“Siri, do you like movies about gladiators?”
Voice recognition, in theory, is a remarkable innovation. In my experience, and probably the experience of frustrated millions across the world, the reality of how it’s been utilized so far has been (to put it kindly) disappointing. We’re expecting hands free, cutting edge interaction between human being and computer — as seen in Star Trek and Buck Rogers in the 25th Century — but what we’re served is usually closer to a concoction of Red Dwarf‘s deranged Holly, 2001: A Space Odyssey’s HAL 9000, and a broken electric pencil sharpener; ask, and ye shall not receive exactly what you were expecting. One needn’t go far to witness the ineptness of a computer’s ability to effectively discern the nuances of human speech without botching the job; being Scottish isn’t necessary to get truly dismal results, but it sure helps (apologies to LockerGnome’s John McKinlay, who probably has his own devious ways to outwit smart alec elevators in spite of being a son of Caledonia).
A few problems faced by voice recognition developers go beyond the obvious fluctuations in human dialogue and dialects. For instance, ambient noise that a microphone may pick up isn’t always easy to filter out of the equation. When a human being is trying to pick out a conversation in a crowded room, he or she will usually have the benefit of visual and other sensory cues to aid in the filtering process. Most computers in 2011 can’t claim this advantage, so voice recognition developers rely on mathematical methods to ascertain which incoming signals are legitimately intended for interpretation, and which ones are just noise.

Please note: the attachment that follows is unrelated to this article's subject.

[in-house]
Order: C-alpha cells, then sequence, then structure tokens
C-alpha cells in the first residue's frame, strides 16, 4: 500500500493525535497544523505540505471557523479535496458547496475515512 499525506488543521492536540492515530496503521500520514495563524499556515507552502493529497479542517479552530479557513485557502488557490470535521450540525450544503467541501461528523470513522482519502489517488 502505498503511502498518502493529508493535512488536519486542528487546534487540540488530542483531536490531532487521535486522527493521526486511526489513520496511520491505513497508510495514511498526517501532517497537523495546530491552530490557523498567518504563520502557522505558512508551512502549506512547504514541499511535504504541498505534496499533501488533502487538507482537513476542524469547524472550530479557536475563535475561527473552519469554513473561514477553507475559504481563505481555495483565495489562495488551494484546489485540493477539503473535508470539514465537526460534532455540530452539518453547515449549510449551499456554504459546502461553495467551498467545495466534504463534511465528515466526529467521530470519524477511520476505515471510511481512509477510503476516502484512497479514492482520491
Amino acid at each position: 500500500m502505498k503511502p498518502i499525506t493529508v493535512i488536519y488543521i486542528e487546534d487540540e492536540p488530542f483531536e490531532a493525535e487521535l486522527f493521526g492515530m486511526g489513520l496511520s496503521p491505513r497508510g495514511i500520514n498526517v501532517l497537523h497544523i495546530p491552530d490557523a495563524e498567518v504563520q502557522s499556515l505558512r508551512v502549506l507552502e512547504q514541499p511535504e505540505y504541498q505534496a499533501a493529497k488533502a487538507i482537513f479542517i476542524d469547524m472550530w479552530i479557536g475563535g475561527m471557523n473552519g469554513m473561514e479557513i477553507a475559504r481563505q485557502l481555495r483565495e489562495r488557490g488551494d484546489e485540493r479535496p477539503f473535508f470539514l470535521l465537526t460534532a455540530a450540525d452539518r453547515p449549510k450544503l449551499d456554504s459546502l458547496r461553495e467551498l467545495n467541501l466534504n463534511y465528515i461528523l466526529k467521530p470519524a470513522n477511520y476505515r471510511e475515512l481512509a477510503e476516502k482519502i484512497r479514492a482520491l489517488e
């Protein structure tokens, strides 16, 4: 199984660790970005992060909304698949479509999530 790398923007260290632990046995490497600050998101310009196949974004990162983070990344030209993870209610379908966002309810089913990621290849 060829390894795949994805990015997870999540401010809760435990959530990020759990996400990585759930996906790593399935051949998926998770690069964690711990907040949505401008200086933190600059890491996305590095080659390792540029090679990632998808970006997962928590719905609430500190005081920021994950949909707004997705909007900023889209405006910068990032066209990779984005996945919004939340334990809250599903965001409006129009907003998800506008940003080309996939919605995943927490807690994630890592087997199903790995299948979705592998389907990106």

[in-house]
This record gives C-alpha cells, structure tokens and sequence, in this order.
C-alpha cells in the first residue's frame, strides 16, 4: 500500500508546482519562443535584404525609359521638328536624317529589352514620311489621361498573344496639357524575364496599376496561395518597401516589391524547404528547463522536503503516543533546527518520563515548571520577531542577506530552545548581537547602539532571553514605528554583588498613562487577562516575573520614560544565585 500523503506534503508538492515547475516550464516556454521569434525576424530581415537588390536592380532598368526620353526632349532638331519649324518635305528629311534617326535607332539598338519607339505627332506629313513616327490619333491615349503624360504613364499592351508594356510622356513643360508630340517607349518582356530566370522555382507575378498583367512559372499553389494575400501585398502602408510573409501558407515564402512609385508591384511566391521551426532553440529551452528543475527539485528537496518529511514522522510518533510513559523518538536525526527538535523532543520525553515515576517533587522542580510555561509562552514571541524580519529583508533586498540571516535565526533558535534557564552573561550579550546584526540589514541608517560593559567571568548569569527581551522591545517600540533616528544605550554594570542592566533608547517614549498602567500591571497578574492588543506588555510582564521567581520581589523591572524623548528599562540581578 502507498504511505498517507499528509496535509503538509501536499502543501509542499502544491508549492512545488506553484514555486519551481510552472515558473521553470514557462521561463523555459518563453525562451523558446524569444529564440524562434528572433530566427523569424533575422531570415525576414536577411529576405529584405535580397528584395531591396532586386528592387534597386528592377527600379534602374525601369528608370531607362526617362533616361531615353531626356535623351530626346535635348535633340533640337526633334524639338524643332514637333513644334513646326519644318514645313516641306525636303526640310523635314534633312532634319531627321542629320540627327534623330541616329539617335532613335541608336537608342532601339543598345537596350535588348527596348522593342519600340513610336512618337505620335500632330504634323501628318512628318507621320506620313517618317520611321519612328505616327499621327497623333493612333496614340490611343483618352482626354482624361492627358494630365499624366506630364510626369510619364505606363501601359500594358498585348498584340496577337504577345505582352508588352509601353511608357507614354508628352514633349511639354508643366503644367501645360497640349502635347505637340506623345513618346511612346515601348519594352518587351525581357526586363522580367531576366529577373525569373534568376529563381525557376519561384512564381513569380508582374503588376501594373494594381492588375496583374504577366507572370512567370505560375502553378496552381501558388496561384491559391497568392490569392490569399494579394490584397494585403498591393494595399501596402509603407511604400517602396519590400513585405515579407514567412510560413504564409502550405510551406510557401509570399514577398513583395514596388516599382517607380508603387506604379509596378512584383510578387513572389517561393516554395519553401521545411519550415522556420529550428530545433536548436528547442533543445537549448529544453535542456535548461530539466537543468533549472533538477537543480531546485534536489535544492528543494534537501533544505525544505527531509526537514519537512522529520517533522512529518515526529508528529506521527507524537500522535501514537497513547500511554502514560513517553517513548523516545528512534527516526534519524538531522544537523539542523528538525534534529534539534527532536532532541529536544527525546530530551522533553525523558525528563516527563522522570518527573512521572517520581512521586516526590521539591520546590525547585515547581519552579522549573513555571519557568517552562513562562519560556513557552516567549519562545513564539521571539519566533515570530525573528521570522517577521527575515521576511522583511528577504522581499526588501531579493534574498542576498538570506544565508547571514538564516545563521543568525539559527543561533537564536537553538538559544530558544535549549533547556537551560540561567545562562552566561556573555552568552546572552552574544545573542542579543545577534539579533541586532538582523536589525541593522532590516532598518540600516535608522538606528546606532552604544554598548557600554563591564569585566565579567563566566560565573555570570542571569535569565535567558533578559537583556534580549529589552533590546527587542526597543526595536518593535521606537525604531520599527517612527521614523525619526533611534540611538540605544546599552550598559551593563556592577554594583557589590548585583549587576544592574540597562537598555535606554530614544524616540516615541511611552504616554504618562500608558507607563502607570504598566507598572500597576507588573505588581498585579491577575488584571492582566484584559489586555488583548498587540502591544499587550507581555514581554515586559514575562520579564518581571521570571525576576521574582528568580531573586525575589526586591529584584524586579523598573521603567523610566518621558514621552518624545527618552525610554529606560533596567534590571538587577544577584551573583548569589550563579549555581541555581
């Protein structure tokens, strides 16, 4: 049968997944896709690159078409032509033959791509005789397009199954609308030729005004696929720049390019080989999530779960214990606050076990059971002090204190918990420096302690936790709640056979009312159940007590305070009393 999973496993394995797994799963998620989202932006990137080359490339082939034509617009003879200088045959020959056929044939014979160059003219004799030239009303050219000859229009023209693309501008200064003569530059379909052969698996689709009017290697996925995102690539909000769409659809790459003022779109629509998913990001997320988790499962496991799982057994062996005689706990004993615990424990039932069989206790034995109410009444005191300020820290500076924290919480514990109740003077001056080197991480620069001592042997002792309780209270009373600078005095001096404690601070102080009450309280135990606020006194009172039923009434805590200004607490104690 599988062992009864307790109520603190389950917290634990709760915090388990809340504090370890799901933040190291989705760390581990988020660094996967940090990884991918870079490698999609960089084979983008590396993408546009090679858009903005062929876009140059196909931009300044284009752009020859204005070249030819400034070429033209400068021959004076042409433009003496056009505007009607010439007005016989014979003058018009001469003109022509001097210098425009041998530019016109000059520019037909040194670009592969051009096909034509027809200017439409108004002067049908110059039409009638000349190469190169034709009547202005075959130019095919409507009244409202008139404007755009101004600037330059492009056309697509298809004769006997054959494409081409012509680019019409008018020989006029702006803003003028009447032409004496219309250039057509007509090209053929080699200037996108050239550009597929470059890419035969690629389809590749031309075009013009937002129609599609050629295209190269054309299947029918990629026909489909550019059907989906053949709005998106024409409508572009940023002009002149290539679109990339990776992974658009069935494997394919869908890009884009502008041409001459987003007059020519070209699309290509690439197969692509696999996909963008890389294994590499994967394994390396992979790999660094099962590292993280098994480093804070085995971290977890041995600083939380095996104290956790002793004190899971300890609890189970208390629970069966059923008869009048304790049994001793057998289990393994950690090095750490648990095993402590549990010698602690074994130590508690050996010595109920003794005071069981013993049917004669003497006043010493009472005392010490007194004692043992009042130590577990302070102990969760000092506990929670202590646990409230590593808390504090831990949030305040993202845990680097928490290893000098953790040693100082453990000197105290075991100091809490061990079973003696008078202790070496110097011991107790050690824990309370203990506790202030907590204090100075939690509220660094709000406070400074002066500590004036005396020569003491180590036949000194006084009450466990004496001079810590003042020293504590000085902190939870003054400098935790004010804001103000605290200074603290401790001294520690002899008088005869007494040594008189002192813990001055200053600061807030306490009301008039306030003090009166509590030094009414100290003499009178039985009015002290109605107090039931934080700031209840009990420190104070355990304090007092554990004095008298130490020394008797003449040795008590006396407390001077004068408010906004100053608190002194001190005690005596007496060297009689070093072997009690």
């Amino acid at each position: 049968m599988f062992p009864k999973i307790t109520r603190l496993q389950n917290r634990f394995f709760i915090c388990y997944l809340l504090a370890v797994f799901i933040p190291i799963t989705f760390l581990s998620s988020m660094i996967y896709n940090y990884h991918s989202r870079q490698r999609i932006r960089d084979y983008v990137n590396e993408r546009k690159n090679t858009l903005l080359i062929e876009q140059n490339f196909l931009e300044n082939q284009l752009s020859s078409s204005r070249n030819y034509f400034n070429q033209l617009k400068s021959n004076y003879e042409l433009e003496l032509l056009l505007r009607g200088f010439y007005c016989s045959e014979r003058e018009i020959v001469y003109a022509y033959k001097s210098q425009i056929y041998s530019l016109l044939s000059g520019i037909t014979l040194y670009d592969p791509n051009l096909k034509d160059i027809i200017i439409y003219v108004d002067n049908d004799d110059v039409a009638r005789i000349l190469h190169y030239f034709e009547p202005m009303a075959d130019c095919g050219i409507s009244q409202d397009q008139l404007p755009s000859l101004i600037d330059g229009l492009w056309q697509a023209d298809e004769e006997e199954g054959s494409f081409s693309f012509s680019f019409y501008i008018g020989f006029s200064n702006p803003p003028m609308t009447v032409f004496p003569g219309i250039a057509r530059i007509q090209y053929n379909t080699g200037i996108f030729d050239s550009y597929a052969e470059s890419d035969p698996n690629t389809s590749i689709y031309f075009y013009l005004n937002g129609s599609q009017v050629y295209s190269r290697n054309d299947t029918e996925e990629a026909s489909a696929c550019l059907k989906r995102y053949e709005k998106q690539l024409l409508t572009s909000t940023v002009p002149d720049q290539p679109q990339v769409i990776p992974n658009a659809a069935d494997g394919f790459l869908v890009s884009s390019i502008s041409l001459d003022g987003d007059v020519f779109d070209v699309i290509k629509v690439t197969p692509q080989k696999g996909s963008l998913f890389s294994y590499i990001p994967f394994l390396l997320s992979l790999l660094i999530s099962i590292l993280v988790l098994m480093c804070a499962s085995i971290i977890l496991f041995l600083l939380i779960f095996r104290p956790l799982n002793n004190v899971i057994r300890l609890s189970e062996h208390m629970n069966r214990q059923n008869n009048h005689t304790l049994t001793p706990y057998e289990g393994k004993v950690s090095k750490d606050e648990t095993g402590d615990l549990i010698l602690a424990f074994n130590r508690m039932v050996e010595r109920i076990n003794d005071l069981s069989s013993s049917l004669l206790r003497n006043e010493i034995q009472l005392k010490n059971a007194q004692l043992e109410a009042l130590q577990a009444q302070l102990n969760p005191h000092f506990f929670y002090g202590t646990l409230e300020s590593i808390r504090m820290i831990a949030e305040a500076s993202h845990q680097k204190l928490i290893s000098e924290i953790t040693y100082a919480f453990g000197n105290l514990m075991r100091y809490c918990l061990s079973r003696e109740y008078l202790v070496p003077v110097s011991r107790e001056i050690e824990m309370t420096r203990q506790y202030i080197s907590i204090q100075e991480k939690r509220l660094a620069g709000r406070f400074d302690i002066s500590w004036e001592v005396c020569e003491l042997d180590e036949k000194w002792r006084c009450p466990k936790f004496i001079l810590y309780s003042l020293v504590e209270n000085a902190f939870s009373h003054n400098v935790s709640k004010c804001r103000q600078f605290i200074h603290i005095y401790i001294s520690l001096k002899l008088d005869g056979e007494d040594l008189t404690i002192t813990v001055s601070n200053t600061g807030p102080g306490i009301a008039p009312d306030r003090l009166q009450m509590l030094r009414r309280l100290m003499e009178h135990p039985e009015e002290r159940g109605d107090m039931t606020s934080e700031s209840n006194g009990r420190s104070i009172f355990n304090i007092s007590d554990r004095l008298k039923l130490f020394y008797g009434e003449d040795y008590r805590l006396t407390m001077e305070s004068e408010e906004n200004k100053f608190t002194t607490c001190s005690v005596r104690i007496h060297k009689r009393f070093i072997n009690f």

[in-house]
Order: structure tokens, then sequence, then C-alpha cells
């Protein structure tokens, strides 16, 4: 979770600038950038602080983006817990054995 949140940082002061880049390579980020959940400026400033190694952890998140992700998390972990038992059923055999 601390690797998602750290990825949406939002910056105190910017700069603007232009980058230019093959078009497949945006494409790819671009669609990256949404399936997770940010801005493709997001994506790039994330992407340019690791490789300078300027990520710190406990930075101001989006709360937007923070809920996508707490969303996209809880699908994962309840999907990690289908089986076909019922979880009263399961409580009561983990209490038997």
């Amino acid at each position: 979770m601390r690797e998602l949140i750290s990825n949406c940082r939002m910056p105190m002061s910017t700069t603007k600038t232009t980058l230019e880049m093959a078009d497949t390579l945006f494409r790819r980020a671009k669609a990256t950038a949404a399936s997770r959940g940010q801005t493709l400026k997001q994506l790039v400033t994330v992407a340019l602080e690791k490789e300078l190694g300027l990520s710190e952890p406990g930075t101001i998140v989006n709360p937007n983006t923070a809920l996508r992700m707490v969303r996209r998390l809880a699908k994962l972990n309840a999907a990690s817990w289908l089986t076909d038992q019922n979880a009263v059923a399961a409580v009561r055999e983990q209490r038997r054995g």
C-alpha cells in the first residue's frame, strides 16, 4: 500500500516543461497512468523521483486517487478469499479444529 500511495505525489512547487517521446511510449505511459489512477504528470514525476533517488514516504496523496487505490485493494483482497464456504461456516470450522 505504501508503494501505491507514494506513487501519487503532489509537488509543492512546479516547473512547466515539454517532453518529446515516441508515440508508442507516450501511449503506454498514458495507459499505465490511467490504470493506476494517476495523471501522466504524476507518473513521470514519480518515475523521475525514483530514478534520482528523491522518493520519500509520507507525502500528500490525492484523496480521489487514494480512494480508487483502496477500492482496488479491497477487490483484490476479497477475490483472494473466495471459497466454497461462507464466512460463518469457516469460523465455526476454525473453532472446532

Microsoft’s Kinect for its Xbox 360 gaming and media console is probably the most successful contender in this round of voice recognition efforts; it goes further than most other such systems and actually is able to integrate visual cues into its repertoire for a more complete, hands-free user interface. Microsoft has announced that, while Kinect has surpassed the company’s and consumers’ hopes and expectations with the original unit that shipped, new developments in its Tellme technology (that also powers Windows Phone 7 and other devices) will expand dramatically upon current voice recognition potential.
“We are laying a foundation that will transform how people interact with devices,” says Thomas Soemo, Microsoft’s principal program manager lead for the Xbox platform. “We are at that cusp. With Kinect, we’ve put speech into the living room. Now, Microsoft will continue to push the boundaries of NUIs [Natural User Interfaces] to enable seamless experiences that span devices and platforms.”
Adds Keith Herold, a senior Tellme program manager lead: “What are the most amazing experiences with speech we can imagine? Can we create technology that is as natural as talking to a friend? This is where we want to go, and it’s happening in front of our eyes.”
What are your experiences with voice recognition technology? Do you see Microsoft getting closer to perfecting it with Tellme? I own a Kinect and I think it’s an overall cool idea, but I see room for improvement. Then again, I live on a busy street, so I admit that the ambient noise we were talking about earlier makes voice recognition technology a lot more challenging for such a device. What improvements, if any, would you suggest to Microsoft’s Tellme team if you could bend some ears there?